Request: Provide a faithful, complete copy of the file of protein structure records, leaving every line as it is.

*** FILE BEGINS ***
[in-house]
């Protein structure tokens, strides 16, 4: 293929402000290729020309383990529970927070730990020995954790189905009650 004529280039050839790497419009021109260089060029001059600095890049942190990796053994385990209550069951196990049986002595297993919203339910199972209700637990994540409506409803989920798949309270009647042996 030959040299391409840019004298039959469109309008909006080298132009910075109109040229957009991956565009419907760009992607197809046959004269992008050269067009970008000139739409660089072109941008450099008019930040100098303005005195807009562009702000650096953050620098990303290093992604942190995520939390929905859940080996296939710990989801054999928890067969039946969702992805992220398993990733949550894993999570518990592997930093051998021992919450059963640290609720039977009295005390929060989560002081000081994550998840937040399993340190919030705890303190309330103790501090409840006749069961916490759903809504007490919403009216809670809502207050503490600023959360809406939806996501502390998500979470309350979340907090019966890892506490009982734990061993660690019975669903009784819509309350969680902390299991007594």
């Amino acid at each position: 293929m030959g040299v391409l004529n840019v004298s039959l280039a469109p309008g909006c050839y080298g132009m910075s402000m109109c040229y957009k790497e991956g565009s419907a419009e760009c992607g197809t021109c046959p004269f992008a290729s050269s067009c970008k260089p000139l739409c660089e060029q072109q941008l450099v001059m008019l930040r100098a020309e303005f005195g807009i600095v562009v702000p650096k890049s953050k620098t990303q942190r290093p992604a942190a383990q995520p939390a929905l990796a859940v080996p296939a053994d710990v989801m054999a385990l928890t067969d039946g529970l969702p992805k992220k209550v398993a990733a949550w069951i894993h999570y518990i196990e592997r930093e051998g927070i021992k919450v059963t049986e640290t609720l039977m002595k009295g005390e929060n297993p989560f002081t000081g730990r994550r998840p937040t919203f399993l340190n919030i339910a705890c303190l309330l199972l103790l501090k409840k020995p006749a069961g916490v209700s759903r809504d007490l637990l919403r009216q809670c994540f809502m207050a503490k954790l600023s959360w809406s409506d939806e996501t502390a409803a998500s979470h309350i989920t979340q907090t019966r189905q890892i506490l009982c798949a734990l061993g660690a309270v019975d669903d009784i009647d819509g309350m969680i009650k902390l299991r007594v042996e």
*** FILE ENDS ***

[in-house]
């Protein structure tokens, strides 16, 4: 293929402000290729020309383990529970927070730990020995954790189905009650 004529280039050839790497419009021109260089060029001059600095890049942190990796053994385990209550069951196990049986002595297993919203339910199972209700637990994540409506409803989920798949309270009647042996 030959040299391409840019004298039959469109309008909006080298132009910075109109040229957009991956565009419907760009992607197809046959004269992008050269067009970008000139739409660089072109941008450099008019930040100098303005005195807009562009702000650096953050620098990303290093992604942190995520939390929905859940080996296939710990989801054999928890067969039946969702992805992220398993990733949550894993999570518990592997930093051998021992919450059963640290609720039977009295005390929060989560002081000081994550998840937040399993340190919030705890303190309330103790501090409840006749069961916490759903809504007490919403009216809670809502207050503490600023959360809406939806996501502390998500979470309350979340907090019966890892506490009982734990061993660690019975669903009784819509309350969680902390299991007594």
């Amino acid at each position: 293929m030959g040299v391409l004529n840019v004298s039959l280039a469109p309008g909006c050839y080298g132009m910075s402000m109109c040229y957009k790497e991956g565009s419907a419009e760009c992607g197809t021109c046959p004269f992008a290729s050269s067009c970008k260089p000139l739409c660089e060029q072109q941008l450099v001059m008019l930040r100098a020309e303005f005195g807009i600095v562009v702000p650096k890049s953050k620098t990303q942190r290093p992604a942190a383990q995520p939390a929905l990796a859940v080996p296939a053994d710990v989801m054999a385990l928890t067969d039946g529970l969702p992805k992220k209550v398993a990733a949550w069951i894993h999570y518990i196990e592997r930093e051998g927070i021992k919450v059963t049986e640290t609720l039977m002595k009295g005390e929060n297993p989560f002081t000081g730990r994550r998840p937040t919203f399993l340190n919030i339910a705890c303190l309330l199972l103790l501090k409840k020995p006749a069961g916490v209700s759903r809504d007490l637990l919403r009216q809670c994540f809502m207050a503490k954790l600023s959360w809406s409506d939806e996501t502390a409803a998500s979470h309350i989920t979340q907090t019966r189905q890892i506490l009982c798949a734990l061993g660690a309270v019975d669903d009784i009647d819509g309350m969680i009650k902390l299991r007594v042996e």